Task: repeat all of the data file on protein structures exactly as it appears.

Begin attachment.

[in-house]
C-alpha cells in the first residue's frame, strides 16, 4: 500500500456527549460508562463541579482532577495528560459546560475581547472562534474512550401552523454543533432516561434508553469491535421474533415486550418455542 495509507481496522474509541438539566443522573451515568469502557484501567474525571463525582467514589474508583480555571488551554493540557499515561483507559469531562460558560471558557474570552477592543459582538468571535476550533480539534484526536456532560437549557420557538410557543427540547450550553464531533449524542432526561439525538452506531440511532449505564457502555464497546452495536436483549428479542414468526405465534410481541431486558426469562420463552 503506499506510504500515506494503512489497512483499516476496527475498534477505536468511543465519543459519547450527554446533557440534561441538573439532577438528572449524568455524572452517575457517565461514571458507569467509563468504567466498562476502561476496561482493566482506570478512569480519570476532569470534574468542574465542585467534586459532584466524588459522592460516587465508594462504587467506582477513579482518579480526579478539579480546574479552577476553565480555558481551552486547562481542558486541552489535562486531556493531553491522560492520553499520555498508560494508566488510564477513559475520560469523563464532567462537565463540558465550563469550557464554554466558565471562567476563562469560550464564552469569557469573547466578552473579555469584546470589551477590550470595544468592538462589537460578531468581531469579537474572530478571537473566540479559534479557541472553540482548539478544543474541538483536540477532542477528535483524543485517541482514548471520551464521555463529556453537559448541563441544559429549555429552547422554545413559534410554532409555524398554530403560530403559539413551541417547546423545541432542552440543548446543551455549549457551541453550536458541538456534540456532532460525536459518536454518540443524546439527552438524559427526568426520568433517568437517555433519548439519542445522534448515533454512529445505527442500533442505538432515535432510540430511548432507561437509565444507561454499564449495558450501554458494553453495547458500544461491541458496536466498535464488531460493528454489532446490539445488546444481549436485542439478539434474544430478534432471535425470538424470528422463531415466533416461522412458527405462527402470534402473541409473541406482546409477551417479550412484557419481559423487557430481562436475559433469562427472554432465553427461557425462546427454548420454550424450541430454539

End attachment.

[in-house]
C-alpha cells in the first residue's frame, strides 16, 4: 500500500456527549460508562463541579482532577495528560459546560475581547472562534474512550401552523454543533432516561434508553469491535421474533415486550418455542 495509507481496522474509541438539566443522573451515568469502557484501567474525571463525582467514589474508583480555571488551554493540557499515561483507559469531562460558560471558557474570552477592543459582538468571535476550533480539534484526536456532560437549557420557538410557543427540547450550553464531533449524542432526561439525538452506531440511532449505564457502555464497546452495536436483549428479542414468526405465534410481541431486558426469562420463552 503506499506510504500515506494503512489497512483499516476496527475498534477505536468511543465519543459519547450527554446533557440534561441538573439532577438528572449524568455524572452517575457517565461514571458507569467509563468504567466498562476502561476496561482493566482506570478512569480519570476532569470534574468542574465542585467534586459532584466524588459522592460516587465508594462504587467506582477513579482518579480526579478539579480546574479552577476553565480555558481551552486547562481542558486541552489535562486531556493531553491522560492520553499520555498508560494508566488510564477513559475520560469523563464532567462537565463540558465550563469550557464554554466558565471562567476563562469560550464564552469569557469573547466578552473579555469584546470589551477590550470595544468592538462589537460578531468581531469579537474572530478571537473566540479559534479557541472553540482548539478544543474541538483536540477532542477528535483524543485517541482514548471520551464521555463529556453537559448541563441544559429549555429552547422554545413559534410554532409555524398554530403560530403559539413551541417547546423545541432542552440543548446543551455549549457551541453550536458541538456534540456532532460525536459518536454518540443524546439527552438524559427526568426520568433517568437517555433519548439519542445522534448515533454512529445505527442500533442505538432515535432510540430511548432507561437509565444507561454499564449495558450501554458494553453495547458500544461491541458496536466498535464488531460493528454489532446490539445488546444481549436485542439478539434474544430478534432471535425470538424470528422463531415466533416461522412458527405462527402470534402473541409473541406482546409477551417479550412484557419481559423487557430481562436475559433469562427472554432465553427461557425462546427454548420454550424450541430454539